Reference

Metal-specific biomaterial accumulation in human peri-implant bone and bone marrow, J. Schoon, B. Hesse, A. Rakow, M.J. Ort, A. Lagrange, D. Jacobi, A. Winter, K. Huesker, S. Reinke, M. Cotte, R. Tucoulou, U. Marx, C. Perka, G.N. Duda, and S. Geissler, Adv. Sci. 2000412 (2020); DOI: 10.1002/advs.202000412.

 

This article was also featured by an ESRF News item: Metal particles of implants penetrate into the bone marrow.

Company

Prior PLM Medical, a company that specialises in supporting the medical and pharmaceutical industry to develop drug delivery devices from initial idea to end of product life.

Challenge

According to the World Health Organisation, over 300 million people worldwide suffer from respiratory diseases such as asthma and chronic obstructive pulmonary disorder (COPD). Inhaled medicine, typically in the form of pressurised metered dose inhalers (pMDI) and dry powder inhalers (DPI), is used to treat these diseases due to the direct delivery and reduced side effects. However, device/treatment efficacy is often quite poor with only 10-20% total lung deposition for most devices on the market.

The dynamics of the plume up to the point at which it exits the device are thought to influence speed and aerodynamic particle size distribution (APSD) and are considered important to drug transport to the lungs. However, this internal behaviour within the inhaler is not well understood due to the transient nature of the event and the difficulties in accessing the internal chambers within the device.

Sample

PMDI devices were investigated with a range of canisters, containing either HFA 134a or HFA 227ea propellants and various valve types, inserted into the actuator.

Solution

A monochromatic X-Ray beam was used at beamline ID19 at the European Synchrotron Radiation Facility. A Prior PLM Medical custom-built fixture was used to shake and actuate the inhalers. Phase contrast X-ray video of the dose release event from each inhaler showed the propellant mixture behaviour inside the canister and actuator. In addition mechanical interactions could be viewed taking place. This has provided new insights and is of value as a validation method for modelling efforts.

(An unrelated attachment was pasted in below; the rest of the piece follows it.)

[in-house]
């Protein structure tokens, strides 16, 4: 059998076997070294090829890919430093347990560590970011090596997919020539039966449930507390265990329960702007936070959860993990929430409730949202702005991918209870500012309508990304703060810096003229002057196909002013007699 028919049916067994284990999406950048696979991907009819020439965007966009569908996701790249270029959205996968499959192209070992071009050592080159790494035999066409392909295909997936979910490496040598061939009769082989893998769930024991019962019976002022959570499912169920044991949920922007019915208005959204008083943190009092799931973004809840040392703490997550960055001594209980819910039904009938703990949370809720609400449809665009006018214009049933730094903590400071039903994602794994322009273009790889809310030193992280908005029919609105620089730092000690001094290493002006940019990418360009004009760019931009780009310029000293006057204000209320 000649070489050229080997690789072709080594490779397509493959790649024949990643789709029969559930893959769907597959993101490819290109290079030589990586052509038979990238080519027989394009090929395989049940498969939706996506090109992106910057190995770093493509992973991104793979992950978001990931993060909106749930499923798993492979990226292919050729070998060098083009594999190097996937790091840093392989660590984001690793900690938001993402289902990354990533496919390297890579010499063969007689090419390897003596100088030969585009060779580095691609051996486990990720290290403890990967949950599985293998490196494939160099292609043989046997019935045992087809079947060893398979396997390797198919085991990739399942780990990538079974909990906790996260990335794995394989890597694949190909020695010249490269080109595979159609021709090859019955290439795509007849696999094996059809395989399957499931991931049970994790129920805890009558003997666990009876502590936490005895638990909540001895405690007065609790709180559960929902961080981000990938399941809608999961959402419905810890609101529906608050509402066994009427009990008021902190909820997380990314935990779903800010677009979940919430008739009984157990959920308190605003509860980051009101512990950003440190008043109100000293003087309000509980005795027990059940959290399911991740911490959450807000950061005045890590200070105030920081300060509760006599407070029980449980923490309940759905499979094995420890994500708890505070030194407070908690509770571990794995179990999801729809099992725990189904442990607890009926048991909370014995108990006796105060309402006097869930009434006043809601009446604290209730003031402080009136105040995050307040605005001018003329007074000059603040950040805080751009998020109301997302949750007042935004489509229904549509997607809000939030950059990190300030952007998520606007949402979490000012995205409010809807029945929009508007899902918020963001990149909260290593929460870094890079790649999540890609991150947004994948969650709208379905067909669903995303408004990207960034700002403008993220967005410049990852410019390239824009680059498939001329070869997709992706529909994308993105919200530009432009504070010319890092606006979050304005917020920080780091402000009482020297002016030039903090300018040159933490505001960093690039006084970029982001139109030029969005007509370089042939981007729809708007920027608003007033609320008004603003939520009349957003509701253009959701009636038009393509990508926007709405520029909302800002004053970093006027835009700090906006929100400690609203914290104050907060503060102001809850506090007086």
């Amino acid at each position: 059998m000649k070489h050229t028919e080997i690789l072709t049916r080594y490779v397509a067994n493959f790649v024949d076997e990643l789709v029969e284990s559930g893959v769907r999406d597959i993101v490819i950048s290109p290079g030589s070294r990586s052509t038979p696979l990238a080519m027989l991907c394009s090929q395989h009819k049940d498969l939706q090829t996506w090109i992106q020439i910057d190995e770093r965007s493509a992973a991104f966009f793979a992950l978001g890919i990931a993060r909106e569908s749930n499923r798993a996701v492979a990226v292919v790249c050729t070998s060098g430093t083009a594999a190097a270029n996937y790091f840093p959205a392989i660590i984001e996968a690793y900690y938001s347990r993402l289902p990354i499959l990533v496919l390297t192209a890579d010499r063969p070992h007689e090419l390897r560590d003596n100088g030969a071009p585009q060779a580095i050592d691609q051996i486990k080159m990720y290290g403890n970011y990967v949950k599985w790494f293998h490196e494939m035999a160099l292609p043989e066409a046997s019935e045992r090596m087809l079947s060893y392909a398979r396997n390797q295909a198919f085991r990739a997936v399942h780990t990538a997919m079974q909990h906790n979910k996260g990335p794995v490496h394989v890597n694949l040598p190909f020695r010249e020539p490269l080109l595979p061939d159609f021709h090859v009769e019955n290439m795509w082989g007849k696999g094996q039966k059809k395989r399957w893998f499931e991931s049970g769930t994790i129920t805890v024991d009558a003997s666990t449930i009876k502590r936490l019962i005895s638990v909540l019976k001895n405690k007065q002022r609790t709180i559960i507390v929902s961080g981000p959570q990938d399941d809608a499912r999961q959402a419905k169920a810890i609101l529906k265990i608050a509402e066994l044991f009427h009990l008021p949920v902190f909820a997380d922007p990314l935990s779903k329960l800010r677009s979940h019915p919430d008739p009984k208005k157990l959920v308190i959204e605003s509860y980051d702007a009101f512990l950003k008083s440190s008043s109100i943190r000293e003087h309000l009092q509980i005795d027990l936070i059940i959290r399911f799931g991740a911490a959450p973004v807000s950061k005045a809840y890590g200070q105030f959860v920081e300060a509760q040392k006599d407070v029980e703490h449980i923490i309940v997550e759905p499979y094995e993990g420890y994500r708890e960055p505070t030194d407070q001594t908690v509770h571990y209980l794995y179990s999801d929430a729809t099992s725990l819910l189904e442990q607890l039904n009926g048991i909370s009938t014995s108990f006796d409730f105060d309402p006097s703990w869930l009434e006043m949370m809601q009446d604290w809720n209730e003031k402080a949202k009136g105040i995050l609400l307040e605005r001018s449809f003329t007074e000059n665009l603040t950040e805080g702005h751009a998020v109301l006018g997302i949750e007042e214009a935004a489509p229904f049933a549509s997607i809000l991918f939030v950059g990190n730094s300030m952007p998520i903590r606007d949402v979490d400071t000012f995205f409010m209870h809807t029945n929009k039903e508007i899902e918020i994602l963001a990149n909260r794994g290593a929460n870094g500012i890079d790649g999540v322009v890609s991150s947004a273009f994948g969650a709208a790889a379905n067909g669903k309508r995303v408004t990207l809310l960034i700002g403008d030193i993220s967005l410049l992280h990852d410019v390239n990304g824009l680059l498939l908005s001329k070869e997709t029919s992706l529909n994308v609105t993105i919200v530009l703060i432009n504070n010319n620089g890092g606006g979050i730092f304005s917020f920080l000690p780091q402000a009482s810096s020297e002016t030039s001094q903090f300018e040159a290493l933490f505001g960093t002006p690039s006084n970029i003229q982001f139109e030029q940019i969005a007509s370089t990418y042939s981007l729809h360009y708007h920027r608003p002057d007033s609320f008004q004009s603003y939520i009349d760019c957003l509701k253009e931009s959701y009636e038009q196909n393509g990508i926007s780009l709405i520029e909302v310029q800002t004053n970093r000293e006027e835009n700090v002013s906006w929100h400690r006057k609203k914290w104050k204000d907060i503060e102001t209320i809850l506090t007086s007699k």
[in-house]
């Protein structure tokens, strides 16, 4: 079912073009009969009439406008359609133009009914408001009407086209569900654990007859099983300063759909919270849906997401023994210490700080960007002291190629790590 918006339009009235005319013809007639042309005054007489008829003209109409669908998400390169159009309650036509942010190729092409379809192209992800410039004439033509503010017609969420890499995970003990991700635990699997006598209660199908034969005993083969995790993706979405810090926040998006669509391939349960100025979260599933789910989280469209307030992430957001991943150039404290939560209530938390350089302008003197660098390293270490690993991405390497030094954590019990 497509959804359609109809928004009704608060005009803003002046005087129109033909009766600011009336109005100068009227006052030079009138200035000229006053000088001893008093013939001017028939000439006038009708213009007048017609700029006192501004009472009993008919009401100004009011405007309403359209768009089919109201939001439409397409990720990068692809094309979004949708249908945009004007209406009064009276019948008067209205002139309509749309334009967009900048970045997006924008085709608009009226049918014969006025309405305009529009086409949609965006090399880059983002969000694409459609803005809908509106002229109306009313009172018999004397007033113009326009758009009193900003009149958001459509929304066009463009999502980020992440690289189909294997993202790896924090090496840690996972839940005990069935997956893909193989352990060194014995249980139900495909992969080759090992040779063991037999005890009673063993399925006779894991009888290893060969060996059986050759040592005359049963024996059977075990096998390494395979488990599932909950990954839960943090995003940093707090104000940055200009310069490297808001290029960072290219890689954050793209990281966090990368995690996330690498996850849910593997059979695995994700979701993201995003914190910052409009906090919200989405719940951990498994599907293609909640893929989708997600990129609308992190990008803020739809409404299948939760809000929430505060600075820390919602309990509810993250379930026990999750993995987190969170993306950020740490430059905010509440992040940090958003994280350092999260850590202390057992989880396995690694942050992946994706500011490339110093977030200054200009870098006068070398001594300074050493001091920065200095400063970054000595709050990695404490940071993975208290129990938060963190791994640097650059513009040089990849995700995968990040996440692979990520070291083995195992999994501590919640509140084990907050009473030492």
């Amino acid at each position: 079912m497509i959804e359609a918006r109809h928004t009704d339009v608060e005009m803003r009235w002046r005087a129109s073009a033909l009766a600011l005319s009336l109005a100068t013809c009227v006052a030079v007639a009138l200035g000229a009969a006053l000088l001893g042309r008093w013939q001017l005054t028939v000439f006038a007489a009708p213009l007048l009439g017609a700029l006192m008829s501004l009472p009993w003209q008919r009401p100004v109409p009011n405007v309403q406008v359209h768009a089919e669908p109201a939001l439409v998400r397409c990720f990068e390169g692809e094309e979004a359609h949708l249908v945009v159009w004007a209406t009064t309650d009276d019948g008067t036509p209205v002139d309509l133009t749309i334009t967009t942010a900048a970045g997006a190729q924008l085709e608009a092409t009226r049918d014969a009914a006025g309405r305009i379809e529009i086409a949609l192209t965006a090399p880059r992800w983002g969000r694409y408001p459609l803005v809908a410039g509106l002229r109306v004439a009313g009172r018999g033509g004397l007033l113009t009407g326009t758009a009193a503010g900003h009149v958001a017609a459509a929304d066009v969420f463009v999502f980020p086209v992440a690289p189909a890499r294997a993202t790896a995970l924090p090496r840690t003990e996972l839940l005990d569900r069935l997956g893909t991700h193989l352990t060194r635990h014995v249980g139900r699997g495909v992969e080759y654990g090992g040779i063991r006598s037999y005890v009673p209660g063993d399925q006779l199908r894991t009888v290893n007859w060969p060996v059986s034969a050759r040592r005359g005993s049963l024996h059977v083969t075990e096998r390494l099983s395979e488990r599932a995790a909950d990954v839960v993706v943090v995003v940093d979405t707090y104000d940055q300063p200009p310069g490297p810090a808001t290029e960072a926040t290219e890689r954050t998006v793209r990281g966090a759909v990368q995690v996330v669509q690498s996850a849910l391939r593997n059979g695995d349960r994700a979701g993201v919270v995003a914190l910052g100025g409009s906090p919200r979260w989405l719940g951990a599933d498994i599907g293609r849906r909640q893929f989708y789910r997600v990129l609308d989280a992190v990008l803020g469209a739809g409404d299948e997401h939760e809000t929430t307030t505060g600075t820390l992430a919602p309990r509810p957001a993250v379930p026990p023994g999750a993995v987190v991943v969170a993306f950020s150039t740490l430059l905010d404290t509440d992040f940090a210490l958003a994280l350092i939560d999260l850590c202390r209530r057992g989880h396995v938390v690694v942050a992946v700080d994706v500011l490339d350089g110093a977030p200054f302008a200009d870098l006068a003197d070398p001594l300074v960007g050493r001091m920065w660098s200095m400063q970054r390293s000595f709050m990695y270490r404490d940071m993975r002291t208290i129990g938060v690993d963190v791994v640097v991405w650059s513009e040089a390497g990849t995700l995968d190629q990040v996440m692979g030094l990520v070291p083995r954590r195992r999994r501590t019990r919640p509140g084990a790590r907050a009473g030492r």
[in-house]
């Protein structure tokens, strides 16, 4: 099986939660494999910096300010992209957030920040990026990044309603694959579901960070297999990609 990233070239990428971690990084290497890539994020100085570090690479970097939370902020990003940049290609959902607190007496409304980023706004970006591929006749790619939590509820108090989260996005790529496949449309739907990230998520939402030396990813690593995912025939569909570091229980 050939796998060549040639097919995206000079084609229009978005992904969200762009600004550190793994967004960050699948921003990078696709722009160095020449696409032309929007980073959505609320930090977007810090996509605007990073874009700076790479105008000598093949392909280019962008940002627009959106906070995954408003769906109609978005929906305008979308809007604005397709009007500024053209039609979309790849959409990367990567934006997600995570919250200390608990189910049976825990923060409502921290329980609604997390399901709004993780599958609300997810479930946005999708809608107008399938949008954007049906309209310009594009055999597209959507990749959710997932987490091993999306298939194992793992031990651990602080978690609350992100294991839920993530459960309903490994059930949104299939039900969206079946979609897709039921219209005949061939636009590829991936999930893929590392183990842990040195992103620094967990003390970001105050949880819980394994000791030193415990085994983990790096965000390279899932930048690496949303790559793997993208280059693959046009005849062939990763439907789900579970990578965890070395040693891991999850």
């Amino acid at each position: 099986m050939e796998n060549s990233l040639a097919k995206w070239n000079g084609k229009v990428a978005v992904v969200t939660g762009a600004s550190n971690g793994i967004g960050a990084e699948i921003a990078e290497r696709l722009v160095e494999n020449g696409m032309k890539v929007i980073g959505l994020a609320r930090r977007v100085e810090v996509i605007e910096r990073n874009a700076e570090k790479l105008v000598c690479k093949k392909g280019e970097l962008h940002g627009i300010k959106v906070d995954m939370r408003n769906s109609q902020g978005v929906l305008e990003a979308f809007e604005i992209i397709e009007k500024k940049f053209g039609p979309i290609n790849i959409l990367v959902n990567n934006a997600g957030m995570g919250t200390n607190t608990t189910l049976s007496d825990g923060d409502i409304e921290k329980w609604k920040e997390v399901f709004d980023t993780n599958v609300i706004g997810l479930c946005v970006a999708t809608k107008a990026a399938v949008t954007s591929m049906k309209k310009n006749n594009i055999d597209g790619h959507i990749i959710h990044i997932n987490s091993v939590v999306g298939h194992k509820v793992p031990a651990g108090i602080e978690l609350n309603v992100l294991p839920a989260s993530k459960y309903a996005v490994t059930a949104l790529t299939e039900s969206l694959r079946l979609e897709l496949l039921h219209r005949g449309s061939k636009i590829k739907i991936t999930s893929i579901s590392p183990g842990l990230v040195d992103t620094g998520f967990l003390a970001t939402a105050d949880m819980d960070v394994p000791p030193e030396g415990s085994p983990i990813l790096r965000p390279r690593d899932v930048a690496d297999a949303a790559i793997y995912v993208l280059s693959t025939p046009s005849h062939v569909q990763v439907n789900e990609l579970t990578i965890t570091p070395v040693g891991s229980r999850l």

X-rays are capable of penetrating inhaler devices to visualise internal features but conventional techniques, for example industrial CT, are too slow to investigate fast events such as inhaler dose release. The ESRF beamlines have sufficient intensity to achieve the required temporal resolution and the phase contrast X-ray imaging technique gives excellent contrast for the low atomic number polymer/propellant/drug materials involved.

Benefits

“Our work at the ESRF has allowed us to see what’s happening inside both development stage and off-the-shelf commercial inhaler devices and has enabled our clients to make informed design decisions.  We also use the facility for our own internal R&D programmes and are very excited by the prospect of the ESRF Extremely Brilliant Source.” Alan McKiernan, Research Manager Prior PLM Medical, physicist.

 

High speed X-Ray video of the dose release from a commercial Dry Powder Inhaler from Prior PLM Medical on Vimeo.

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High speed phase contrast X-Ray imaging of dosing event in a pressurised Metered Dose Inhaler (left) and a Dry Powder Inhaler (right).

Reference

Inhaler spray investigation using high-speed phase-contrast X-ray and Schlieren imaging, A.P. McKiernan, Pharmaceutical Research 36, 120 (2019); DOI: 10.1007/s11095-019-2657-9.